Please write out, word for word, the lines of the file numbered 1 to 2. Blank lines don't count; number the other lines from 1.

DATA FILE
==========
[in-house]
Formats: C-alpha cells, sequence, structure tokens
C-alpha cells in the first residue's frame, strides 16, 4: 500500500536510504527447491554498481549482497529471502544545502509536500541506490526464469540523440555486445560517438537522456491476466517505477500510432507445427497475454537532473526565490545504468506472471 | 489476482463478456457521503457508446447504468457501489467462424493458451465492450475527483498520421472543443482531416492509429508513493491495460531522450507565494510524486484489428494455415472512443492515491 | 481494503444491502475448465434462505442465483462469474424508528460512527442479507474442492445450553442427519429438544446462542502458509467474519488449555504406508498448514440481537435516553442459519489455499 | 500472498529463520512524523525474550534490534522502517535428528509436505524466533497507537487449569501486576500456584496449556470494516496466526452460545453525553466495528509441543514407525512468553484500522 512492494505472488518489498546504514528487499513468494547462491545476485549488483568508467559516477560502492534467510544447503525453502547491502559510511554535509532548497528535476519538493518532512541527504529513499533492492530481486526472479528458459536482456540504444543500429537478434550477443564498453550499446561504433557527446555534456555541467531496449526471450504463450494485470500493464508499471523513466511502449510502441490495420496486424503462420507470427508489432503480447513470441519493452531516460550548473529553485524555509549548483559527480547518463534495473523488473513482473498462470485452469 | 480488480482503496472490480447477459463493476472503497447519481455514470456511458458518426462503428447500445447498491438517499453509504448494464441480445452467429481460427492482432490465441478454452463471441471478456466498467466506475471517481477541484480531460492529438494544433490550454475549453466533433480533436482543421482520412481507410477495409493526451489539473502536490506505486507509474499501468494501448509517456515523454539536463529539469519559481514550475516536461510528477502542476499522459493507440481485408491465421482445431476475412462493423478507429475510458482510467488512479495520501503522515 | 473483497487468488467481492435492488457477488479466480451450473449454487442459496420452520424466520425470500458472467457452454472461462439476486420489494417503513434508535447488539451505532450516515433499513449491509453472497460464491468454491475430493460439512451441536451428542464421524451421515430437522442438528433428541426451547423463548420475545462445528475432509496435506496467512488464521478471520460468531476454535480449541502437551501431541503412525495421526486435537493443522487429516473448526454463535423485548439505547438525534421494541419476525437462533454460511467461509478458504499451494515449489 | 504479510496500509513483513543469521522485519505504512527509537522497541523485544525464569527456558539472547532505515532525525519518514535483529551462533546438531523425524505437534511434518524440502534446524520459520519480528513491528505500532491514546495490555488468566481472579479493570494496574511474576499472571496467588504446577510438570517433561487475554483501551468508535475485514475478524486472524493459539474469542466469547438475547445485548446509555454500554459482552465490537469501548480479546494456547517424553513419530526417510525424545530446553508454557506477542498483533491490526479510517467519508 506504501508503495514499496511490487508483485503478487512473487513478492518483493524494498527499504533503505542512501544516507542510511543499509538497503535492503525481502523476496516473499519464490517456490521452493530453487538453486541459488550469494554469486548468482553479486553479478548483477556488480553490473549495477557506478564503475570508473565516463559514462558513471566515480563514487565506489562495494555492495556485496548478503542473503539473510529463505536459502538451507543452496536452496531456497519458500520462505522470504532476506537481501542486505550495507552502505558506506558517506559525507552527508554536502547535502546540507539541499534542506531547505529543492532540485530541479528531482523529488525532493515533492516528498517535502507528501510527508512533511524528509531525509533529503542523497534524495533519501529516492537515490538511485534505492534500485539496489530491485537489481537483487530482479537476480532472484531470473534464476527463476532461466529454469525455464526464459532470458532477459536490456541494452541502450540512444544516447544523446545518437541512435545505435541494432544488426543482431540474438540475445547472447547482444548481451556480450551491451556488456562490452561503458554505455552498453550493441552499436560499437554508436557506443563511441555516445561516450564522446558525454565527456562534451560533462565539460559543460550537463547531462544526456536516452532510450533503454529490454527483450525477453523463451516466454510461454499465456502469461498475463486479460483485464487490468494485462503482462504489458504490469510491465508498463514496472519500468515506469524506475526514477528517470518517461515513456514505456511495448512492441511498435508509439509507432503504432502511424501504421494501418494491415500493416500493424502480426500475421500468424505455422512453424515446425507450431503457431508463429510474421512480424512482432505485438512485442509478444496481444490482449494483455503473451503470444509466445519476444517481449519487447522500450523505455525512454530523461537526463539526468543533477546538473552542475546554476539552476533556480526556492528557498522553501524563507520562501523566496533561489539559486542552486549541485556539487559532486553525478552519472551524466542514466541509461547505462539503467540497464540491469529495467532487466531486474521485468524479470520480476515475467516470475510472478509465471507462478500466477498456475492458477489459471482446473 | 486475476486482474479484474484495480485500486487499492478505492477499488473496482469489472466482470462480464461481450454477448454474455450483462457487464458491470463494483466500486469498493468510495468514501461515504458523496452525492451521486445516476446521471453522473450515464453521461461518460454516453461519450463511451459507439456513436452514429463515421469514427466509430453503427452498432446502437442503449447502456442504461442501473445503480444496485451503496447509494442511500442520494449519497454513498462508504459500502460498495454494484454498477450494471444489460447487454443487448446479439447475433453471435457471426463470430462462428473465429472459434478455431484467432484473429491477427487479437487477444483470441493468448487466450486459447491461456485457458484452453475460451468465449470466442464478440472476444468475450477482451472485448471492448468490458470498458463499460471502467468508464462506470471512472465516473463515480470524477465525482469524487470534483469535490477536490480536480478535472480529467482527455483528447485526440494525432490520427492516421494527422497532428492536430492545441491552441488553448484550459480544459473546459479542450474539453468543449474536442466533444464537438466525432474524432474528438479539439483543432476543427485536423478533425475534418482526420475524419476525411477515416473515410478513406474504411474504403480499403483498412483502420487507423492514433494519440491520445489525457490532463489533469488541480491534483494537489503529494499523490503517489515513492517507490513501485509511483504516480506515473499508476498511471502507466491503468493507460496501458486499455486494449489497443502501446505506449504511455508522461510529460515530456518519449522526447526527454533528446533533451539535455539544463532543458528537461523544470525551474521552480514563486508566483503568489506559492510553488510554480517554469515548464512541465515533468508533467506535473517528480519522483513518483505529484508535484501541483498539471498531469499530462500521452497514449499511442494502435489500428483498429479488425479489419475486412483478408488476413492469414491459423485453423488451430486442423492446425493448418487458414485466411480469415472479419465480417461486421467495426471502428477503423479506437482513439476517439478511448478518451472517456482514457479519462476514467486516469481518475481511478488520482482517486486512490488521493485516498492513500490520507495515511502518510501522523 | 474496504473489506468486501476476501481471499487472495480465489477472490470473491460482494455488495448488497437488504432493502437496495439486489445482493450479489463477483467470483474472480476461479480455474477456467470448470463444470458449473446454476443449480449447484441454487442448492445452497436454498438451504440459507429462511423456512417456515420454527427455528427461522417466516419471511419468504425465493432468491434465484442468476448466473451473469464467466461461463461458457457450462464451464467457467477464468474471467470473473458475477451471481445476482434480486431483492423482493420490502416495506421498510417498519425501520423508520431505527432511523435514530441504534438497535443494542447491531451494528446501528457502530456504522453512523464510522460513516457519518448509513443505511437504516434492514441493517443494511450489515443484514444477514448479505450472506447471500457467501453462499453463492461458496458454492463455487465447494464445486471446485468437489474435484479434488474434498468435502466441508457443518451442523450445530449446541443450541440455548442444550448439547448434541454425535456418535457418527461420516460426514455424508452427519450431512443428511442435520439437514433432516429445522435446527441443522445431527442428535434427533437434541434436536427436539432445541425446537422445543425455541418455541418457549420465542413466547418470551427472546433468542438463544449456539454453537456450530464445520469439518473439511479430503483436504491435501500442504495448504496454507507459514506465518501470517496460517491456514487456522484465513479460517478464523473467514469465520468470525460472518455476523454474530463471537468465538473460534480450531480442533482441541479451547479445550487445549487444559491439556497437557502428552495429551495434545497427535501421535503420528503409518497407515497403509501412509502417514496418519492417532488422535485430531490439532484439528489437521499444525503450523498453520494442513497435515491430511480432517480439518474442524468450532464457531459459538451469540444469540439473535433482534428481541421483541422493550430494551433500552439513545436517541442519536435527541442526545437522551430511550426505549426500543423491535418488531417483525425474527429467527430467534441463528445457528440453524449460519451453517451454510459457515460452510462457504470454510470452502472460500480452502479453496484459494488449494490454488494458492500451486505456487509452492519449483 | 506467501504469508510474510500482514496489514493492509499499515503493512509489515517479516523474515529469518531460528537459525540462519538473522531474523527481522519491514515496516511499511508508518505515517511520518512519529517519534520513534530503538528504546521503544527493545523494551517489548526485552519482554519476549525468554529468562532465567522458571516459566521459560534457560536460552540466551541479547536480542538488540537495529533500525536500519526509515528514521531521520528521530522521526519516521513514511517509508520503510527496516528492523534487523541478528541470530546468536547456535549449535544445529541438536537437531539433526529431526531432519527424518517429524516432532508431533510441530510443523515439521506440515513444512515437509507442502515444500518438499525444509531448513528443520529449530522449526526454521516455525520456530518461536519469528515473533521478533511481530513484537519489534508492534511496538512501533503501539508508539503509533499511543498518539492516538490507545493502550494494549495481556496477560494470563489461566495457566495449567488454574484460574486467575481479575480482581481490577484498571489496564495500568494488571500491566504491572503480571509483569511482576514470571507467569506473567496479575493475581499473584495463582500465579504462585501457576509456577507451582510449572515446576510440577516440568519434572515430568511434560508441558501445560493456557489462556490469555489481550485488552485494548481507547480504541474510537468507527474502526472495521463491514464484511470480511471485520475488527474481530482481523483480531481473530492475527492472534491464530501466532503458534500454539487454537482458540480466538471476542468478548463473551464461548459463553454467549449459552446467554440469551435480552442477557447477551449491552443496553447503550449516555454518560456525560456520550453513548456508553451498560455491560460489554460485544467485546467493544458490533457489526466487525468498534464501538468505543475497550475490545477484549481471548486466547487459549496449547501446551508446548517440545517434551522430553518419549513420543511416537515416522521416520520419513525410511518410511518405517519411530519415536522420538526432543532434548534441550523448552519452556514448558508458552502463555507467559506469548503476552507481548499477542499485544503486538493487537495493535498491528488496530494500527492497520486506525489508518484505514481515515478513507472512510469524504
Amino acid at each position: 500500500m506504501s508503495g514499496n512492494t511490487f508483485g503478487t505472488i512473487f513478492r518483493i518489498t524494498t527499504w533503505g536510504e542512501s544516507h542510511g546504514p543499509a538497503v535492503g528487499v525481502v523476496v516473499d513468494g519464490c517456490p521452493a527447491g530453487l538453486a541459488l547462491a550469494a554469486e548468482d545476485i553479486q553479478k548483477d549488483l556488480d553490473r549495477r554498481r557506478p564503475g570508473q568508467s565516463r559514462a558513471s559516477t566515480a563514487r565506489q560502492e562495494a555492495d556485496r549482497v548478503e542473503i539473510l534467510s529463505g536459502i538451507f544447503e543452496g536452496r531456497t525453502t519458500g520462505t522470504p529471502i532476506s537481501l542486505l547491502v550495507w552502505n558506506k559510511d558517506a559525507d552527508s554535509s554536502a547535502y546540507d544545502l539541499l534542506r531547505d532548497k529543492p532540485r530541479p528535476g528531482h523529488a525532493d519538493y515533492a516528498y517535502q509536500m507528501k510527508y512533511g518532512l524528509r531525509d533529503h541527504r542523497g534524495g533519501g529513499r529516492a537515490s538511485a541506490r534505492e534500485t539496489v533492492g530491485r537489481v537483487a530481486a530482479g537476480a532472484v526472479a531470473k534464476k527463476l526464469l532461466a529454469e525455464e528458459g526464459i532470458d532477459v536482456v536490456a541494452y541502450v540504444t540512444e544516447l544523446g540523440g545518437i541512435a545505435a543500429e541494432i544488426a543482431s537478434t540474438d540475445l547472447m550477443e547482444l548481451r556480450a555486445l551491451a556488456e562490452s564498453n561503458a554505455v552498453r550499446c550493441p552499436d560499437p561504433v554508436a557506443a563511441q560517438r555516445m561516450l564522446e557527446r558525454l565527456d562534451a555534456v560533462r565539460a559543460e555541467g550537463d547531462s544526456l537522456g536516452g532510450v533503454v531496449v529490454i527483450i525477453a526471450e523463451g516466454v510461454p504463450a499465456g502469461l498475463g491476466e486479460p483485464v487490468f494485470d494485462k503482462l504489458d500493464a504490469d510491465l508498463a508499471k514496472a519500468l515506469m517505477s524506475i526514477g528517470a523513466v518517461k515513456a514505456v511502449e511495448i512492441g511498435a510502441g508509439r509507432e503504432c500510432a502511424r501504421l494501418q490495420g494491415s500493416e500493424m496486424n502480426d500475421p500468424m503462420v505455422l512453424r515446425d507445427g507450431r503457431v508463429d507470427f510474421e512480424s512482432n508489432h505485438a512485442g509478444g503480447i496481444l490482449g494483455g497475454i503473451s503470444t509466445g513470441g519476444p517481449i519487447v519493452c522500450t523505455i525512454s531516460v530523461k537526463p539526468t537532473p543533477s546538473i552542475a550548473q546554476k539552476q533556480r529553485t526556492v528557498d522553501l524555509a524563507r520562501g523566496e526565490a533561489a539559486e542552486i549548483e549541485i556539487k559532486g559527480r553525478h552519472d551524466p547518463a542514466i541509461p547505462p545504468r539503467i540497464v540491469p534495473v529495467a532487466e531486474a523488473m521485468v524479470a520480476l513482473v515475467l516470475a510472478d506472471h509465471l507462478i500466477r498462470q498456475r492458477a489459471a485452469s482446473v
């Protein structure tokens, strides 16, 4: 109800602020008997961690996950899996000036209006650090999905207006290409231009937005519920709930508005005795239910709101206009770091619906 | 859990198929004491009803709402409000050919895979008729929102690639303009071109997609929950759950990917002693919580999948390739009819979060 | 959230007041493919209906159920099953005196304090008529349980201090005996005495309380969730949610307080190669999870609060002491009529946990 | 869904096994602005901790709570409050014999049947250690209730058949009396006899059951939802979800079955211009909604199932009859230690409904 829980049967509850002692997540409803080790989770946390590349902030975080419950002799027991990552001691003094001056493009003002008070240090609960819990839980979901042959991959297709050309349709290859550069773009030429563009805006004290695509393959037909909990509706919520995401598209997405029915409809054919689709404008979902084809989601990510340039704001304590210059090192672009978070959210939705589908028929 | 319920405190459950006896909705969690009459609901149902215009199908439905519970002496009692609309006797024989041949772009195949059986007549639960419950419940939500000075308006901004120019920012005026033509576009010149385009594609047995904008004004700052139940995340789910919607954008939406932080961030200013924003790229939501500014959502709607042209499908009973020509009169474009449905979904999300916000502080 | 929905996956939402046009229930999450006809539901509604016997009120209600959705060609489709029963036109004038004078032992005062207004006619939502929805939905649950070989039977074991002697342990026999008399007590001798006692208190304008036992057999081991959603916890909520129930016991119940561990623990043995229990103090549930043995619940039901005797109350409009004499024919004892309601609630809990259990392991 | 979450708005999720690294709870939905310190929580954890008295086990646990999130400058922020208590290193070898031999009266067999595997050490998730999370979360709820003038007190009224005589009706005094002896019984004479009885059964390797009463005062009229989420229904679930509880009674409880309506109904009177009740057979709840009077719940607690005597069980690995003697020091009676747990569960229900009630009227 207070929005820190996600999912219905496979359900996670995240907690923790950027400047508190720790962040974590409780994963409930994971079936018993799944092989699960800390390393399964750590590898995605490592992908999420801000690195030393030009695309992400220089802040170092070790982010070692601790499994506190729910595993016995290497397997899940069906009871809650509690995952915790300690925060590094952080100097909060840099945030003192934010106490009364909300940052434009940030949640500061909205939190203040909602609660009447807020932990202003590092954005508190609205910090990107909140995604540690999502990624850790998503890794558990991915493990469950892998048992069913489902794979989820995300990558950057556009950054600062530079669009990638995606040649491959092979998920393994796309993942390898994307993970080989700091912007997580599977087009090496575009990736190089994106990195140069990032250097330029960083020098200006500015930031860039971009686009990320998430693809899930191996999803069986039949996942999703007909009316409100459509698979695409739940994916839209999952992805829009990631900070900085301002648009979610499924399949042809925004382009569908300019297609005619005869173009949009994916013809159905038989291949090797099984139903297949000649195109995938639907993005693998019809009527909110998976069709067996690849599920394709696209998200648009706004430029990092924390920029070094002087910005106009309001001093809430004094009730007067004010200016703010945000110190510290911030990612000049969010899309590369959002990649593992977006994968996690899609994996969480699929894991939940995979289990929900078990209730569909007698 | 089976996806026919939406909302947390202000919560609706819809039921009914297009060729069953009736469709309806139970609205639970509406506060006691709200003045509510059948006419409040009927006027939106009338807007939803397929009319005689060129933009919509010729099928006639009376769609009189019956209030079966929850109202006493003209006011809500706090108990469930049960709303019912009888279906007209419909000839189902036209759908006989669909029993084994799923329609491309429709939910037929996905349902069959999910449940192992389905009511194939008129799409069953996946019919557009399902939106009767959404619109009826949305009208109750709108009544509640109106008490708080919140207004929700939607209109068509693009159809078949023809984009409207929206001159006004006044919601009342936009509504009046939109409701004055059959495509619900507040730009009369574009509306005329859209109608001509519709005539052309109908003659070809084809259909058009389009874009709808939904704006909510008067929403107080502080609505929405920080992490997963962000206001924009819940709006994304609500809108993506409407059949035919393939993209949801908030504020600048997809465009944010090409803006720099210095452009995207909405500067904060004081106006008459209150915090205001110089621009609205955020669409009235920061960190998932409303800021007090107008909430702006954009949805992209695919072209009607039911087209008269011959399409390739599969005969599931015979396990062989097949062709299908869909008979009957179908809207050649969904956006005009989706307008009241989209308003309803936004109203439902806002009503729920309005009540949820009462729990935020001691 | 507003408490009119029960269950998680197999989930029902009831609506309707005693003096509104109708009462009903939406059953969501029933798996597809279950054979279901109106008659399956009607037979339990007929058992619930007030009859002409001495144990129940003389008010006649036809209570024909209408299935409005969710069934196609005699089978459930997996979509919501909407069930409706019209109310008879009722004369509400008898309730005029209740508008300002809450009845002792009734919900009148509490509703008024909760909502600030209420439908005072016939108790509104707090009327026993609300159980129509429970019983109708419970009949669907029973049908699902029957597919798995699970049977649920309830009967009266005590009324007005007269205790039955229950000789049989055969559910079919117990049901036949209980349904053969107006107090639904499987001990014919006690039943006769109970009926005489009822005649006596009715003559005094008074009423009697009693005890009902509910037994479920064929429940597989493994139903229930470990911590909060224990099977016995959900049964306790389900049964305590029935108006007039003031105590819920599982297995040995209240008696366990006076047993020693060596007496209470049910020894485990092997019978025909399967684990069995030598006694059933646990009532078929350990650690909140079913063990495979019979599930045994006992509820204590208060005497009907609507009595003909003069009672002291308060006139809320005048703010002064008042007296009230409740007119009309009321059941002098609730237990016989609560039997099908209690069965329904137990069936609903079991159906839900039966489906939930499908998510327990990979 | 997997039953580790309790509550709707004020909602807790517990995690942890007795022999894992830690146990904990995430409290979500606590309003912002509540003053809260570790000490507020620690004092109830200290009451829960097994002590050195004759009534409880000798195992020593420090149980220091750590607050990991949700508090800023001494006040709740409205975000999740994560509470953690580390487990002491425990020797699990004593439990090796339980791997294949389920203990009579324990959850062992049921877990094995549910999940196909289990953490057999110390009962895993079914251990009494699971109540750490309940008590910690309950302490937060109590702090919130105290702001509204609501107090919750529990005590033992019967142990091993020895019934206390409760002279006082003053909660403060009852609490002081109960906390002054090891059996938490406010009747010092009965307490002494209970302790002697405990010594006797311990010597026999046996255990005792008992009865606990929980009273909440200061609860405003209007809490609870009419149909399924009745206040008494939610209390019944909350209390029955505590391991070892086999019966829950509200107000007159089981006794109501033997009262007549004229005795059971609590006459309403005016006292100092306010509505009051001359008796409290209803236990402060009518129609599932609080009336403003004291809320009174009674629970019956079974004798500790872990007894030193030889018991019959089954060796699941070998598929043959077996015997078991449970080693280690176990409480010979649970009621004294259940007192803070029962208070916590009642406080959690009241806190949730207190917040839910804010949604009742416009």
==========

[in-house]
Formats: C-alpha cells, sequence, structure tokens